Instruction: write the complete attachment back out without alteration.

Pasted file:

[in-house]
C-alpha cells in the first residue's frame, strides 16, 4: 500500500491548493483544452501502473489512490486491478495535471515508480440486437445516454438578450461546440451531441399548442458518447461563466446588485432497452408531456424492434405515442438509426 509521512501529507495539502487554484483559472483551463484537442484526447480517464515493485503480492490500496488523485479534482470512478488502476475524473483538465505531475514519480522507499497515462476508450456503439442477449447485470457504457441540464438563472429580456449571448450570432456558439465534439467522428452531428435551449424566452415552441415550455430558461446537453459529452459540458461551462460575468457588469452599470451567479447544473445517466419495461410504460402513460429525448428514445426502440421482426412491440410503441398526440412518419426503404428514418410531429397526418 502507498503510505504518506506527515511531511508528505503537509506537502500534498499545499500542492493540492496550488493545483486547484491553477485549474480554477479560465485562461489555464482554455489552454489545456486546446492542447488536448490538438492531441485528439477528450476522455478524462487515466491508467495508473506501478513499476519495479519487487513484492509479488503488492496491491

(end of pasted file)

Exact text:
[in-house]
C-alpha cells in the first residue's frame, strides 16, 4: 500500500491548493483544452501502473489512490486491478495535471515508480440486437445516454438578450461546440451531441399548442458518447461563466446588485432497452408531456424492434405515442438509426 509521512501529507495539502487554484483559472483551463484537442484526447480517464515493485503480492490500496488523485479534482470512478488502476475524473483538465505531475514519480522507499497515462476508450456503439442477449447485470457504457441540464438563472429580456449571448450570432456558439465534439467522428452531428435551449424566452415552441415550455430558461446537453459529452459540458461551462460575468457588469452599470451567479447544473445517466419495461410504460402513460429525448428514445426502440421482426412491440410503441398526440412518419426503404428514418410531429397526418 502507498503510505504518506506527515511531511508528505503537509506537502500534498499545499500542492493540492496550488493545483486547484491553477485549474480554477479560465485562461489555464482554455489552454489545456486546446492542447488536448490538438492531441485528439477528450476522455478524462487515466491508467495508473506501478513499476519495479519487487513484492509479488503488492496491491